New York, NY – August 24, 2023 – The National Advertising Division (NAD) of BBB National Programs determined that Dr. Squatch, LLC had a reasonable basis for its “natural” claims for Jukebox Soap and that the claim “no harsh chemicals” was supported. However, NAD recommended that Dr. Squatch:

  • Discontinue a series of claims characterizing competing products as “detergents” or modify them to avoid conveying the message that competing bars and body washes are harsh.
  • Discontinue the claim “made with no harsh chemicals” or modify it to better fit the evidence.
  • Modify certain challenged claims to avoid conveying the message that Jukebox is a women-run brand.

Dr. Squatch’s Jukebox brand distinguishes itself from competing bars and cleansers as being “real” soap formulated by cold process saponification and made with natural ingredients.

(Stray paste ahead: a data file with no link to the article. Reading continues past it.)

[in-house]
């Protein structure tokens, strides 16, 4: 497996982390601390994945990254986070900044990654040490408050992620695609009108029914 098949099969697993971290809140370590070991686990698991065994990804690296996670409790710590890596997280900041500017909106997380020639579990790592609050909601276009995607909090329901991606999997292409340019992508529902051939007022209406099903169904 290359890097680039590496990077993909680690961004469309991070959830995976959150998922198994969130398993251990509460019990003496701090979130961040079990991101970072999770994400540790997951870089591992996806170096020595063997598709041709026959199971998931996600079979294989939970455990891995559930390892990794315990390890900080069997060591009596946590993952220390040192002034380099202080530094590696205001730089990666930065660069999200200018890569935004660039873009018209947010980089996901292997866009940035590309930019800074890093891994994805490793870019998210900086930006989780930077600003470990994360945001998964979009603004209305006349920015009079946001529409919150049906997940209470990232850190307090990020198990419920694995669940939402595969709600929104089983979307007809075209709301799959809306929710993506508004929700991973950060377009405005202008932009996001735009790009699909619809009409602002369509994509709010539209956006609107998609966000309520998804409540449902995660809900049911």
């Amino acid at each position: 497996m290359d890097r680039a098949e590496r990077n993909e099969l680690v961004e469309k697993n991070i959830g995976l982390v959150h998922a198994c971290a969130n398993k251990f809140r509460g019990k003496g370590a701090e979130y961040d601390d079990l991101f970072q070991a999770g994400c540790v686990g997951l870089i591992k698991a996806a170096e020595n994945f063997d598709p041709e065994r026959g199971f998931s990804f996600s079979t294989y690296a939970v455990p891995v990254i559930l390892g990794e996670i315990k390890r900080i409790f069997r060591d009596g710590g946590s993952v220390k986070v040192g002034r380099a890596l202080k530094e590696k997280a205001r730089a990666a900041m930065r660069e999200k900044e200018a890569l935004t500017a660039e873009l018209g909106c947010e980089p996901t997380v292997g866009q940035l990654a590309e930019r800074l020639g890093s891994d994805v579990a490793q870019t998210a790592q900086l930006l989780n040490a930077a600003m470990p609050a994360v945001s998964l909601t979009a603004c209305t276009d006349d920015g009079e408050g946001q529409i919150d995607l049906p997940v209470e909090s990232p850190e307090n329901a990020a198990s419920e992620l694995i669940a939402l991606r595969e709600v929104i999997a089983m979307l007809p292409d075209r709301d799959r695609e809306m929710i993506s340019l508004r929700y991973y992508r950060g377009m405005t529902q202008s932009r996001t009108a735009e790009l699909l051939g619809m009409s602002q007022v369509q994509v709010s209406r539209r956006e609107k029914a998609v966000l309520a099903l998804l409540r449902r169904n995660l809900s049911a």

The claims at issue, which appeared in Jukebox email marketing, product packaging, and on Jukebox’s website and social media pages were challenged by Unilever U.S., Inc., manufacturer of Dove brand cleansers and body washes.

Natural Claims

NAD concluded that Dr. Squatch provided a reasonable basis for its “natural” claims because its evidence indicates that all but a fractional amount of the ingredients in Jukebox soaps are natural or naturally derived and that the saponification process involves minimal processing.

Detergent Claims

NAD found that Dr. Squatch’s designation of competing bars and body washes as “synthetic detergents” is technically accurate under the Food and Drug Administration’s (FDA) classification of skin cleansers. However, because consumers might not be familiar with the FDA’s technical classification and would rely instead on the common understanding of the term “detergent,” NAD concluded that the challenged claims may reasonably convey the misleading message that competing products, including Dove, are harsh and damaging – a message not supported by the evidence in the record.